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TT ENVOY IS NEW CHAIR OF HEMISPHERIC BODY

April 8, 1998

Ambassador Michael A. Arneaud, Trinidad and Tobago's permanent representative at the Organization of American States (OAS), was on Wednesday morning formally named chairman of the Permanent Council, the organization's second ranking body. He succeeds Suriname's Ambassador Albert R. Ramdin at the three-month chairmanship.

The new chairman accepted the gavel, stressing the need for the organization to ensure its relevance and efficiency. He made particular mention of the need to address pressing issues such as poverty and unemployment that are prevalent in many of the OAS member countries.

On the matter Caribbean countries' involvement in the OAS, Ambassador Arneaud, the last in a succession of Caribbean diplomats chairing the Council for just over a year now, spoke about the shifts in the OAS mission, from the diplomatic to one set on doing more to lift the standard of living for the less fortunate.

Looking at the future, he expressed his commitment to assisting in the reform process, and to continue the "high standard of work that has been delivered and make sure that we continue to move the organization forward."

Meanwhile, the out-going ambassador reviewed his stint at the leadership of the Council for the past three months, expressing appreciation for the support he had received from OAS Secretary General CÚsar Gaviria, Assistant Secretary General Christopher R. Thomas, and all the delegations and OAS personnel with whom he had to work.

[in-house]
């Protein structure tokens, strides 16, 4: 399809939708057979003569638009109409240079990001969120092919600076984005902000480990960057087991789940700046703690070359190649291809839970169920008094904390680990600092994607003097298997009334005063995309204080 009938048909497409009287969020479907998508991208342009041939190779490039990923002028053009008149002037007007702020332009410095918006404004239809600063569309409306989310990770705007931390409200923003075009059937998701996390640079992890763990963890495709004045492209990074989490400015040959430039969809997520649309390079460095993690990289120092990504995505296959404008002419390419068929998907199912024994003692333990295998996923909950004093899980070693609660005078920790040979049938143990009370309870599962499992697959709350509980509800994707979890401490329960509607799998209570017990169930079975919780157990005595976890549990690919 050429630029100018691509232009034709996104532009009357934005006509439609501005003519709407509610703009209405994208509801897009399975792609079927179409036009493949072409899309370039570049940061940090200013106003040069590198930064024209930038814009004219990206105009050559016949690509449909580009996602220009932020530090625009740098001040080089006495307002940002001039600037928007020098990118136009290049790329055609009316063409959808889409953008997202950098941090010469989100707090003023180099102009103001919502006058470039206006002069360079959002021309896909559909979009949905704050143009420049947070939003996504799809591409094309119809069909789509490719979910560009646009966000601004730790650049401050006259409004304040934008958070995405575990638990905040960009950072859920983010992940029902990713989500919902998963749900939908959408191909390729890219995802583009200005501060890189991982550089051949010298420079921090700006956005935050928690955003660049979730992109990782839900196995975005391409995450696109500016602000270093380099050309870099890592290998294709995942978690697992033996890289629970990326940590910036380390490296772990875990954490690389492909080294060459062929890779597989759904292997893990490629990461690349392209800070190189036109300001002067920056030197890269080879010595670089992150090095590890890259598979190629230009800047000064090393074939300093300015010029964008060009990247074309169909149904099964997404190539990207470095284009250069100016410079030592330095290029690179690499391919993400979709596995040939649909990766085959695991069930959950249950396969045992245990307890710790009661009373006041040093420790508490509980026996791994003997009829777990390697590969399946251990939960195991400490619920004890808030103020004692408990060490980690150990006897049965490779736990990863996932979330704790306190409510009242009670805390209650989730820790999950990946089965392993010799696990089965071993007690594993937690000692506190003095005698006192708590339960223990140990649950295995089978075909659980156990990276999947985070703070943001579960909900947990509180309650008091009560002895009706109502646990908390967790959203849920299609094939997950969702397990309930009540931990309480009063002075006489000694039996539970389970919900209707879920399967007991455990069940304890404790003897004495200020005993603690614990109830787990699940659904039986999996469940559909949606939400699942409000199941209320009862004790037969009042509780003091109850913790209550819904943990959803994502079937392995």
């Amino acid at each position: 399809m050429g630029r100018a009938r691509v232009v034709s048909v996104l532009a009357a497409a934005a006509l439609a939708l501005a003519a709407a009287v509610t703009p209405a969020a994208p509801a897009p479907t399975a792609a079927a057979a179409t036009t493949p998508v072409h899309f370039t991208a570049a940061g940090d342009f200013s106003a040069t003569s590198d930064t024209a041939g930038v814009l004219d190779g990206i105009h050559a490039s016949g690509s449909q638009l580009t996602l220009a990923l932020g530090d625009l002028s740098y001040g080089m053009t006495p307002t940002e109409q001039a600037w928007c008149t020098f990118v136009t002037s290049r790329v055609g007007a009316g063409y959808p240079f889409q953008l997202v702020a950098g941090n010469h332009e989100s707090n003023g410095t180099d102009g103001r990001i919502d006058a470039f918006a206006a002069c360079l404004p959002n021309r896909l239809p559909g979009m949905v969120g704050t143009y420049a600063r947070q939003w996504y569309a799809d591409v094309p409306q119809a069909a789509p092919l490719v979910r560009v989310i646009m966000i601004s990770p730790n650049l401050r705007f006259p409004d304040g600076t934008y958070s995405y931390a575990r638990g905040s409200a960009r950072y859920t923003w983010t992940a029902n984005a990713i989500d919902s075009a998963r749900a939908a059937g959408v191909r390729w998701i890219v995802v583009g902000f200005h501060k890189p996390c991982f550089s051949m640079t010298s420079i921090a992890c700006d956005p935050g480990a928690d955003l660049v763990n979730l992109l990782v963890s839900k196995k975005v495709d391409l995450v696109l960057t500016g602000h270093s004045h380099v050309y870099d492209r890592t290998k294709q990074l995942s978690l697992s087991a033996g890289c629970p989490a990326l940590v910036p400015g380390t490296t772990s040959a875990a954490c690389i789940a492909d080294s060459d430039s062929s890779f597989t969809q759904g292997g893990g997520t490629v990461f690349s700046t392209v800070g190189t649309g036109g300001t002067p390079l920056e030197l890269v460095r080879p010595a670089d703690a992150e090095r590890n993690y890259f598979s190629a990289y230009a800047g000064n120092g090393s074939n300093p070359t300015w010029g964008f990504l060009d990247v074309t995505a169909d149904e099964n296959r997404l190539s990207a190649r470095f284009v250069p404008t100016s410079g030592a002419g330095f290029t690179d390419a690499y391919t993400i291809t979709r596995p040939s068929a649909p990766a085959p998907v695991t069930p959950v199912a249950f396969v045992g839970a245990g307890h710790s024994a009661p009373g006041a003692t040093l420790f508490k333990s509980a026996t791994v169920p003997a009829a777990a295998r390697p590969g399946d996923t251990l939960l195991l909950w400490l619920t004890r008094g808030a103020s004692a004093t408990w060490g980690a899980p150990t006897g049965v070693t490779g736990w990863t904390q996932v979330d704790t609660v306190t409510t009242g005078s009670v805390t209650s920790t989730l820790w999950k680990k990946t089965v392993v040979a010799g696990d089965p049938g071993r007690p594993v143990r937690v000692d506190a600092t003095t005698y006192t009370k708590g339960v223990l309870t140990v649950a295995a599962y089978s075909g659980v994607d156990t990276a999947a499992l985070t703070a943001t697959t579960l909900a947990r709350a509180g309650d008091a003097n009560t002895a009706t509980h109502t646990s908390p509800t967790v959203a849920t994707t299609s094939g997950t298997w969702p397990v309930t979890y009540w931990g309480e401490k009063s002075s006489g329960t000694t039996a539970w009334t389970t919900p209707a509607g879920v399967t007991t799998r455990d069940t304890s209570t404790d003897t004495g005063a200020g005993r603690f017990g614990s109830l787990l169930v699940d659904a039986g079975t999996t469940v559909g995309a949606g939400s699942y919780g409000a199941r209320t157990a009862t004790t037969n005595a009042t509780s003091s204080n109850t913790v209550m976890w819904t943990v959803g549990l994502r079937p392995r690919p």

Ambassador Ramdin said he had gained invaluable experience on the workings of the organization, especially having had to chair shortly after being appointed to represent his government before the organization late last year. Major issues he steered included preparations for the reformed General Assembly, the Summits process and the 50th anniversary.

"We have to be very keen in the coming months to see where the Summits process goes," the Suriname diplomat remarked, referring to Caribbean priorities in ensuring technical cooperation is not jeopardized in the reform. On new mandates, he stressed the need for the OAS to identify source of funding before taking on such new roles.

The changing of the guard was witnessed by the OAS secretary general, assistant secretary general, and a number of permanent representatives as well as OAS personnel.


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